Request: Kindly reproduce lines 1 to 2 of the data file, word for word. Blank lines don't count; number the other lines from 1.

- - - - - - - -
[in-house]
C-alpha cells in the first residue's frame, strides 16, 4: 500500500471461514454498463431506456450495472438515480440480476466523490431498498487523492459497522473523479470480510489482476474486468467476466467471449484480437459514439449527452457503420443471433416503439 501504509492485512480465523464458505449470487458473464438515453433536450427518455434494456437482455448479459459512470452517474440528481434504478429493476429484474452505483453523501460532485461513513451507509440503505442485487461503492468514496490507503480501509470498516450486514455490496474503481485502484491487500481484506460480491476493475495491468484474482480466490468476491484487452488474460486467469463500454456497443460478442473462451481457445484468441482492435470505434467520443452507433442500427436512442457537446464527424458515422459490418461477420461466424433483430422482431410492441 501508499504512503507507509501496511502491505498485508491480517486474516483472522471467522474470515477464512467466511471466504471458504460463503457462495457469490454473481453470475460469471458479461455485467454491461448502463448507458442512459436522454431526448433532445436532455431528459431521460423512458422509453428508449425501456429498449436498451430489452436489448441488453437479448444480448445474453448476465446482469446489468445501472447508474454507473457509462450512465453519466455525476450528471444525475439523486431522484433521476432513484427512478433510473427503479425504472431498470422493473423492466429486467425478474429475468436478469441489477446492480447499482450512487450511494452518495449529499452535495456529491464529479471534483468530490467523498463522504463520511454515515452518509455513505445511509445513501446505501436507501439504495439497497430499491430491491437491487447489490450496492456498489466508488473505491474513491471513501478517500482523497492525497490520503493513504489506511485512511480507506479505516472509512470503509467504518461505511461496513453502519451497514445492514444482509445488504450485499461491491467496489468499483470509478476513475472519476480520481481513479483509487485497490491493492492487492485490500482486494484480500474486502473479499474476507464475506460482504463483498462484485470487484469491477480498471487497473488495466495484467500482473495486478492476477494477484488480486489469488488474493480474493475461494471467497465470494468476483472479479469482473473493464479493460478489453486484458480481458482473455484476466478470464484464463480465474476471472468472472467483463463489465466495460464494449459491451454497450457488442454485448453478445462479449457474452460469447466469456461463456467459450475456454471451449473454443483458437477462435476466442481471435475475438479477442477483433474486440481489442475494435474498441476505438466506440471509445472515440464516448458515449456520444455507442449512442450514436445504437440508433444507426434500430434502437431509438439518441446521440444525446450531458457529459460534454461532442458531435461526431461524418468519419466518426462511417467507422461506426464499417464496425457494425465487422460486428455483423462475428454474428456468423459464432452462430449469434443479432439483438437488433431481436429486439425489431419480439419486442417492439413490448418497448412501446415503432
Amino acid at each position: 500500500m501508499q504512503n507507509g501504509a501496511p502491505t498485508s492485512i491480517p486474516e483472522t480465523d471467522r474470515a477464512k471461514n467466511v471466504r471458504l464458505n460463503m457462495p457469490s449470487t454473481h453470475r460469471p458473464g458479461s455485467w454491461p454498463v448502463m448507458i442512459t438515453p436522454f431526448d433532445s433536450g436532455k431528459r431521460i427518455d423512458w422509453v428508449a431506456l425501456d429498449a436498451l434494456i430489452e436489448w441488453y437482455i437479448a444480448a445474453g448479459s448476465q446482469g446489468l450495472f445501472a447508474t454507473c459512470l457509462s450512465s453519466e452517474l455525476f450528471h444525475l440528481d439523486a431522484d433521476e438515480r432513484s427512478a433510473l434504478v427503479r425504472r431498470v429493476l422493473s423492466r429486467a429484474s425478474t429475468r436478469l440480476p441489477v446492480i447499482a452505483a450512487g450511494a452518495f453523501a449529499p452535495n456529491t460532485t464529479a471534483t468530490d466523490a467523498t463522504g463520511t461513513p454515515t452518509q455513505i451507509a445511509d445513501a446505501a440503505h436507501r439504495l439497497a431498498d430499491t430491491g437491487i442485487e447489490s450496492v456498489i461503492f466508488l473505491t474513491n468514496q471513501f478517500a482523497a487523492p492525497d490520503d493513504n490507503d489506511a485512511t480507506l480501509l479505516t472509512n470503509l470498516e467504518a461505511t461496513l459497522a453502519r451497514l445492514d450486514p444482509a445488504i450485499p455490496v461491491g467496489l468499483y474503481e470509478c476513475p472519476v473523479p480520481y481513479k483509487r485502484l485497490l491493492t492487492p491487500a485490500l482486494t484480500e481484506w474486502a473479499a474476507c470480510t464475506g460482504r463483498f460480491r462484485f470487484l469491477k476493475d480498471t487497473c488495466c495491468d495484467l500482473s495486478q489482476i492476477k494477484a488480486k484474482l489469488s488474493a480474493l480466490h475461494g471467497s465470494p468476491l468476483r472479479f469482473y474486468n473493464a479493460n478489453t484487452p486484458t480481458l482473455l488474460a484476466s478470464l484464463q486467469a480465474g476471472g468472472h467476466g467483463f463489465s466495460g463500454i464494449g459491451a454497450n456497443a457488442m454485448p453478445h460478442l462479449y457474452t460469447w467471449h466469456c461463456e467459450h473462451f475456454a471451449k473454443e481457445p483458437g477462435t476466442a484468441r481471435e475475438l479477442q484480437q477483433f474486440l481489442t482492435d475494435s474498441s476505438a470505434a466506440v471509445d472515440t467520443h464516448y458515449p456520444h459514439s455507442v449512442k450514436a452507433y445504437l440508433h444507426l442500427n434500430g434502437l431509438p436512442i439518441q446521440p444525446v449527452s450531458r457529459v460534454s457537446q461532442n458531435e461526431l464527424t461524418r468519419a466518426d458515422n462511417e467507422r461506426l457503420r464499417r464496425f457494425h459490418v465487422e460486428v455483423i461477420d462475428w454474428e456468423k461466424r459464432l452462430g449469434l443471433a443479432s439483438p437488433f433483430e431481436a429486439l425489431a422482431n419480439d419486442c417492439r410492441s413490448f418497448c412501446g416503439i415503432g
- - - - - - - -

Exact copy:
[in-house]
C-alpha cells in the first residue's frame, strides 16, 4: 500500500471461514454498463431506456450495472438515480440480476466523490431498498487523492459497522473523479470480510489482476474486468467476466467471449484480437459514439449527452457503420443471433416503439 501504509492485512480465523464458505449470487458473464438515453433536450427518455434494456437482455448479459459512470452517474440528481434504478429493476429484474452505483453523501460532485461513513451507509440503505442485487461503492468514496490507503480501509470498516450486514455490496474503481485502484491487500481484506460480491476493475495491468484474482480466490468476491484487452488474460486467469463500454456497443460478442473462451481457445484468441482492435470505434467520443452507433442500427436512442457537446464527424458515422459490418461477420461466424433483430422482431410492441 501508499504512503507507509501496511502491505498485508491480517486474516483472522471467522474470515477464512467466511471466504471458504460463503457462495457469490454473481453470475460469471458479461455485467454491461448502463448507458442512459436522454431526448433532445436532455431528459431521460423512458422509453428508449425501456429498449436498451430489452436489448441488453437479448444480448445474453448476465446482469446489468445501472447508474454507473457509462450512465453519466455525476450528471444525475439523486431522484433521476432513484427512478433510473427503479425504472431498470422493473423492466429486467425478474429475468436478469441489477446492480447499482450512487450511494452518495449529499452535495456529491464529479471534483468530490467523498463522504463520511454515515452518509455513505445511509445513501446505501436507501439504495439497497430499491430491491437491487447489490450496492456498489466508488473505491474513491471513501478517500482523497492525497490520503493513504489506511485512511480507506479505516472509512470503509467504518461505511461496513453502519451497514445492514444482509445488504450485499461491491467496489468499483470509478476513475472519476480520481481513479483509487485497490491493492492487492485490500482486494484480500474486502473479499474476507464475506460482504463483498462484485470487484469491477480498471487497473488495466495484467500482473495486478492476477494477484488480486489469488488474493480474493475461494471467497465470494468476483472479479469482473473493464479493460478489453486484458480481458482473455484476466478470464484464463480465474476471472468472472467483463463489465466495460464494449459491451454497450457488442454485448453478445462479449457474452460469447466469456461463456467459450475456454471451449473454443483458437477462435476466442481471435475475438479477442477483433474486440481489442475494435474498441476505438466506440471509445472515440464516448458515449456520444455507442449512442450514436445504437440508433444507426434500430434502437431509438439518441446521440444525446450531458457529459460534454461532442458531435461526431461524418468519419466518426462511417467507422461506426464499417464496425457494425465487422460486428455483423462475428454474428456468423459464432452462430449469434443479432439483438437488433431481436429486439425489431419480439419486442417492439413490448418497448412501446415503432